To replicate this habit change in physical retail, we only offer starter sets in store. Guests who purchase starter sets are pointed online through a unique code to sign up for a subscription refill plan (or buy a brush head without one) to help change the habits of buying a brush in a store and never changing the brush head. Instead, their brush head refills are auto shipped and refreshed every three months, just as they would if they purchased online. We also deliver optional anti-cavity toothpaste, and important oral health tips to our customers, including the proper techniques for brushing—and this helps improve their oral health overall as well.

What’s the difference between online and in-store consumers? Do you find that online shoppers have more purchase intention than offline?

We have only been available in Target for four months, so it’s a little early to say too much about the differences in consumers’ shopping behaviors between online and off.

You can imagine that someone buying online is typically seeking out an electric toothbrush or Quip in particular so they are landing on our website with a lot of intent. This is different from discovering our products while browsing for other non-related products in retail, which is a new behavior we have been excited to further understand, explore and see the impact of.

What are the challenges of entering brick and mortar?

One of the biggest challenges for us was operational: dealing with bulk purchases of our product and setting up an entirely new supply and logistics chain to fulfill those orders, with a very different flow from that of our ecommerce business.

Another challenge was the need to create an entirely new packaging design to deal with the different needs of on-shelf packaging compared to that of ecommerce. Selling online allows a retailer the freedom and space to tell their brand story, from that first ad through the landing page, checkout experience and post-purchase emails. In store, this experience is entirely different, where the only space you have to tell your story is the display, if there is one, and primarily the packaging.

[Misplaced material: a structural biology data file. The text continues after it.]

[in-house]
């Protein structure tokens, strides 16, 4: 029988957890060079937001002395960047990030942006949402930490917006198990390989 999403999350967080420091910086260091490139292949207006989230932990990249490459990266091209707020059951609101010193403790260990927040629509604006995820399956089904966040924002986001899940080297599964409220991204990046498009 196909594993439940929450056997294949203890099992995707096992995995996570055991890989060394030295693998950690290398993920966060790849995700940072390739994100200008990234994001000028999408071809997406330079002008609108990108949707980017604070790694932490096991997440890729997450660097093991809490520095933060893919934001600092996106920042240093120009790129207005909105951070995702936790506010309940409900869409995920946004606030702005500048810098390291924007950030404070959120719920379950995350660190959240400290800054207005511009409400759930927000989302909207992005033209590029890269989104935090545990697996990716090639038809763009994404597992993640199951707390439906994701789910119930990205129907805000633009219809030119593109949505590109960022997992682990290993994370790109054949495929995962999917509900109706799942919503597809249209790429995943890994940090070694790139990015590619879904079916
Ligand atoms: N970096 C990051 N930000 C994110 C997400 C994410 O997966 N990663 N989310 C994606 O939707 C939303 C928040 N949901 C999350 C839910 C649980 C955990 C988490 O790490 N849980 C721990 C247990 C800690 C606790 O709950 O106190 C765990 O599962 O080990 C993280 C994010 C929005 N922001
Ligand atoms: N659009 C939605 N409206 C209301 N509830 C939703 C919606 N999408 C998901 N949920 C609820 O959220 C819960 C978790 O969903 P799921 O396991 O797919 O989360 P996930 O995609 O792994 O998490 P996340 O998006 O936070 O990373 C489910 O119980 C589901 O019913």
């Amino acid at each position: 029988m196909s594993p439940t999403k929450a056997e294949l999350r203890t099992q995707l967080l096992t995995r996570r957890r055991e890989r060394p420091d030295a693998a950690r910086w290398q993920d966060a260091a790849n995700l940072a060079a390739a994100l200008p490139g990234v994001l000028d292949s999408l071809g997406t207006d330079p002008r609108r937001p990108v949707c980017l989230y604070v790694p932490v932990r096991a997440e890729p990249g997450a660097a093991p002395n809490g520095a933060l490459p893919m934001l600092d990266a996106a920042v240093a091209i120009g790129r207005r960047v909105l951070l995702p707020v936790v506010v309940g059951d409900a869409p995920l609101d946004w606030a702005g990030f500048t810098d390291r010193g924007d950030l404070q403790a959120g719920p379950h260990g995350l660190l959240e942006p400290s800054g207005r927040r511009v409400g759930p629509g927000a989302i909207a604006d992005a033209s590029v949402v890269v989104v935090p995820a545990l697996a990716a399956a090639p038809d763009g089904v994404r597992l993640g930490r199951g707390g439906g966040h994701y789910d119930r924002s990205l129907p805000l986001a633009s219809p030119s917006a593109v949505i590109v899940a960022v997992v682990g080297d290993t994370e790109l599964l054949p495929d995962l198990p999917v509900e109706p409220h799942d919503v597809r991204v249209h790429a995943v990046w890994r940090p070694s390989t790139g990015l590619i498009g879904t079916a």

Our in-house design team invested heavily into creating a package that relied on a unique three-dimensional design, not gimmicky graphics, to stand out on the shelf and worked to make sure the graphic design helped tell our story, and put Quip’s best foot forward in a way that wasn’t necessary for our ecommerce packaging.

How do you stand out from the competition, competing with larger CPG products?

In retail, one way Quip is differentiated is through the price point itself. A $25 starting price point means we can offer an accessible and effective option. It also comes down to the design of our packaging, display and product. Our packaging, as mentioned, is a unique and eye-catching shape yet more simplistic in graphical design, making it stand out without using distracting or misleading marketing tactics.

We place the brush image front and center to let the design of the brush speak for itself, which helps it to stand out through its uniquely slim and modern design for the category. And finally, the benefit and its connection to consumers’ good habits is easy to understand upon further inspection of the packaging and reading of our display.

Simon Enever.

Quip

Quip is bridging the online-offline gap with a strong brand message and commitment to accessibility that allows it to stand out amongst CPG heavyweights in its category. For more from brands like Quip, see PSFK’s reports and newsletters

When the DTC oral care brand Quip launched online in 2014, it was entering a playing field dominated by mainstream, legacy heavyweights. These oral hygiene brands—from Crest to Colgate—are often the subsidiaries of major CPG corporations, meaning they have the resources, appeal and mass recognition needed to gain a spot on countless retail aisles and household bathrooms.

But Quip’s mission goes far beyond these baseline oral care retailers, encompassing not just the initial electric toothbrush purchase, but offering a subscription package that includes oral education, brush refills and more. It’s this complete lifestyle positioning that has allowed Quip to sell more than one million toothbrushes and hold on to one million subscribers as of January 2019.